According to a Jan. 17 NPR article, Walmart plans on offering DisposeRx to all individuals prescribed opioid drugs. The free product, when mixed with warm water and an opioid drug, creates a biodegradable gel that can safely be disposed of. Critics argue that while DisposeRx is useful, it will have little impact on the number of opioid-related deaths. What do you think of Walmart's decision, and do you believe this could help mitigate prescription opioid abuse?
As a result of frequent delays and interruptions in BranVan service, this board urges the Escort Safety Service and the University to coordinate an effort to improve lines of communication between riders and the shuttle service operators, including the creation of a notification system that would allow students to be informed of any service changes.
Bridging the partisan divide on global warming seems next to impossible at first glance — and understandably so. Global warming clearly ranks low on the U.S. government’s priority list, and the lack of any serious climate-related proposals from a Republican-controlled Congress speaks volumes. It is no secret that the U.S. has alienated the rest of the world by failing to act, and much of this is due to the bizarre politics surrounding climate change
The University needs to improve the user interface of their apps. As is, they are inaccurate and difficult to navigate.
On Jan. 10, Florida Gulf Coast University introduced a class titled "White Racism," with the goal to "interrogate the concept of race" by examining racist ideologies. However, according to a Jan. 10 CNN article, the class was met with so much opposition — including a series of threatening emails sent to the professor — that campus police officers were posted outside of the class. What do you think of this type of class, and how do you think the university should proceed?
Brandeis, by investing in the fossil fuel industry, supports these actions that contribute to climate-change denial and climate change itself. However, Brandeis is an institution dedicated to social justice, and its investment policy states, “Only when the corporation is directly and substantially involved in activities clearly considered by the university community to be contrary to fundamental and widely shared ethical principles should the portfolio managers be instructed to avoid purchase of its securities.”
This board applauds the University for the creation of an ombuds office, but it should not be at the expense of commuter students.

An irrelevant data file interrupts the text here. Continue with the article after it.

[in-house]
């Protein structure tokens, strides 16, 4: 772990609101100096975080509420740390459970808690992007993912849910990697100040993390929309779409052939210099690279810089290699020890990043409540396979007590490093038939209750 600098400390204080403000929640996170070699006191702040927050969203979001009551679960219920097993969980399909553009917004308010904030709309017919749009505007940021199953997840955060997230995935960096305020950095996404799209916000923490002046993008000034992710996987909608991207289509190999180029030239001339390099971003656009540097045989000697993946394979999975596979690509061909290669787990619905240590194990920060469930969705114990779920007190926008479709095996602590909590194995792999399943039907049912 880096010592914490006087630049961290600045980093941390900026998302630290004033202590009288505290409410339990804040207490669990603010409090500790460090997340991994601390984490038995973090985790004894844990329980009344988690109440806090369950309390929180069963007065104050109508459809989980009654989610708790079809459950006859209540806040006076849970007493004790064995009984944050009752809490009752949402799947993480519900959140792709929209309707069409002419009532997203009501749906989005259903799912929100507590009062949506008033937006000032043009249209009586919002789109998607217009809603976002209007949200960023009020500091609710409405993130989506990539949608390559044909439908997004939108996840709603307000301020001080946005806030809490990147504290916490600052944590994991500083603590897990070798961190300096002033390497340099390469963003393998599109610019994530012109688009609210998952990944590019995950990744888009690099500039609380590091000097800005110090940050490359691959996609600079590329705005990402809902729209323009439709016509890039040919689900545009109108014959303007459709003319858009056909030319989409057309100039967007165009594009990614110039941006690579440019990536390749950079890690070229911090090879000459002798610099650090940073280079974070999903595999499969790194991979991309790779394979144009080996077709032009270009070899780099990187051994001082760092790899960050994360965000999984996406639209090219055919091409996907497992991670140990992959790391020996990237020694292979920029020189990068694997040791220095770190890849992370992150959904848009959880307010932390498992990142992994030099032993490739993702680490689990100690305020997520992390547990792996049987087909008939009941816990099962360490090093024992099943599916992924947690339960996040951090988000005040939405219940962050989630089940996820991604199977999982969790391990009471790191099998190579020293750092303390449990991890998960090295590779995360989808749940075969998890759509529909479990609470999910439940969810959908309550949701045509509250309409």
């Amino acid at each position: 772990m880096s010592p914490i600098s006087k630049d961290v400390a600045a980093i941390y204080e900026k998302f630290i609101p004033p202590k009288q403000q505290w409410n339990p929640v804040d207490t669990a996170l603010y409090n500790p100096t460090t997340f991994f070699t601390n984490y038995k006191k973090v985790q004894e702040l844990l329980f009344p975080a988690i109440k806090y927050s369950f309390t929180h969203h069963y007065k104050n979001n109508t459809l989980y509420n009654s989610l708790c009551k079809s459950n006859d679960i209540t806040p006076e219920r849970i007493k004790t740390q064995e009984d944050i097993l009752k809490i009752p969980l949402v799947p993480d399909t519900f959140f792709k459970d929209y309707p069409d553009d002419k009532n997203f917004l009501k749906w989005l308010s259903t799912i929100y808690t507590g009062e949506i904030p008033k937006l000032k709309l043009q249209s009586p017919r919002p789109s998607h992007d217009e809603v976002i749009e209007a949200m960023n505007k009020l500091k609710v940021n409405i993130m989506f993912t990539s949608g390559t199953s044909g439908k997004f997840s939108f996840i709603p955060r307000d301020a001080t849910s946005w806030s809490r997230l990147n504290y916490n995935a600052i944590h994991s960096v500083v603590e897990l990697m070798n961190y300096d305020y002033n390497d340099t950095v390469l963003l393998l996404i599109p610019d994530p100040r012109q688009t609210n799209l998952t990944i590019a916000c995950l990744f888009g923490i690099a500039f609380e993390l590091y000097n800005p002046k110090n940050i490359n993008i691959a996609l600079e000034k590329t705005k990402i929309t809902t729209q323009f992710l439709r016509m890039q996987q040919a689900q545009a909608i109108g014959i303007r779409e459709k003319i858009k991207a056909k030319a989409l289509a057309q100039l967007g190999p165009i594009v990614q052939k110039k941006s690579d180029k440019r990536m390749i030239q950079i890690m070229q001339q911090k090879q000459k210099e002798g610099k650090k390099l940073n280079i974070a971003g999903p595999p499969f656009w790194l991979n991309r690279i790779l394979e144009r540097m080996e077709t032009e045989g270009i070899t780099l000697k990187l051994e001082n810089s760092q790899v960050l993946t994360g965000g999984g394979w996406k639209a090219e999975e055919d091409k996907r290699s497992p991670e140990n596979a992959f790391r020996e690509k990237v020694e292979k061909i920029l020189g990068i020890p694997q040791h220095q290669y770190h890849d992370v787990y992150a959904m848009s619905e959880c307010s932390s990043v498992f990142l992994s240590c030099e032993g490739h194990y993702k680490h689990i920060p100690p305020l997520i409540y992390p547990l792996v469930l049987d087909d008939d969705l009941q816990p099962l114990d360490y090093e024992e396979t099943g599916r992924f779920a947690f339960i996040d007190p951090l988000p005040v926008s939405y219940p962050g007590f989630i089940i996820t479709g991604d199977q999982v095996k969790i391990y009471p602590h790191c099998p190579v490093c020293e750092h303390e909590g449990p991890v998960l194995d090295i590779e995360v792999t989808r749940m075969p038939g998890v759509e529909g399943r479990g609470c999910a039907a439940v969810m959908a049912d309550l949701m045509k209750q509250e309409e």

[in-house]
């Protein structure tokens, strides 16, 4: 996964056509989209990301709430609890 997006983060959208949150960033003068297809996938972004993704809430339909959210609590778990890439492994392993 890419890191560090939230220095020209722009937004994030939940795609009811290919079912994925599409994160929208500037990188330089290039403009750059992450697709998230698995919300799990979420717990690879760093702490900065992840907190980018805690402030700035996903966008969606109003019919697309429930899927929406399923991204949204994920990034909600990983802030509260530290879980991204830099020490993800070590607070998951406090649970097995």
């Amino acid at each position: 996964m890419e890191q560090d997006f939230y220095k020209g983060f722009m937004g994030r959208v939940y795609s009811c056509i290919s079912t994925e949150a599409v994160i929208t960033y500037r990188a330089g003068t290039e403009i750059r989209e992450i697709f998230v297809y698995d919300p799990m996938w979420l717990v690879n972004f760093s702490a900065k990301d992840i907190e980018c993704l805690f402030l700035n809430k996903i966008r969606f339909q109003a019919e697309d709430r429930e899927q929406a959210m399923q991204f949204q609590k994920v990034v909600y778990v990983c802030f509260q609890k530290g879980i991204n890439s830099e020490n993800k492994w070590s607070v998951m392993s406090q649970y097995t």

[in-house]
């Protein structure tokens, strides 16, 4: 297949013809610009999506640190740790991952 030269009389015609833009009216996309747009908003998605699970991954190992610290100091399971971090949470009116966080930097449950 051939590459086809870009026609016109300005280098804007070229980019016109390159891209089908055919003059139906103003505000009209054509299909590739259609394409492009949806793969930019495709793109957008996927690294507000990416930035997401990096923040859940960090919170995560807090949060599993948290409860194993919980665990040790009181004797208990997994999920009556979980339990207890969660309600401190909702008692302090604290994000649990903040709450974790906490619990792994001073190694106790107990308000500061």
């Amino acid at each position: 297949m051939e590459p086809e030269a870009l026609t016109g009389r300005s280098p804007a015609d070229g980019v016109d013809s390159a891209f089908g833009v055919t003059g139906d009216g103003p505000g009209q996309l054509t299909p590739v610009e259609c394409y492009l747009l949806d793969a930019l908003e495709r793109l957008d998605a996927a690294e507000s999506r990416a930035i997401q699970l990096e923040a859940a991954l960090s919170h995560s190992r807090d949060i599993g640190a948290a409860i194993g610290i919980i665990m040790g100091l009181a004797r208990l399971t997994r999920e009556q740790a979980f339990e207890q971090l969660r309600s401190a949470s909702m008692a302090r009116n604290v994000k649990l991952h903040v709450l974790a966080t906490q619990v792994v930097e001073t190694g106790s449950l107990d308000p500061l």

In the light of the ongoing dialogue about climate change, the United States’ rate of meat consumption has been a point of contention. According to a Dec. 1, 2016 MarketWatch article, research by the U.S. Department of Agriculture suggests that Americans are among the highest consumers of meat per capita in the world, consuming, on average, 193 pounds of beef, pork, chicken and lamb a year.
It was the middle-school level insult heard around the world: According to a Jan. 12 Washington Post article, last Thursday, President Donald Trump reportedly asked several lawmakers, “Why are we having all these people from shithole countries come here?” after they suggested protecting immigrants from Haiti, El Salvador and several African countries.
While the health care debate will presumably continue for many years to come, there are paths forward that would give more coverage to individuals and eventually achieve the goal of universal health care. Since Republican efforts to repeal and replace the ACA have been put to rest for the present and massive public support for the ACA has shown a public acceptance of government-funded health care , the dream of a single-payer system — and the U.S. catching up to the majority of the Western world in terms of providing basic medical needs to its citizens — is hopefully within reach.
A student in East Quad found bedbugs in her room and the Department of Community Living's response leaves much to be desired.
The University needs to make mental health resources more accessible for graduate students, especially students for whom English is not a first language.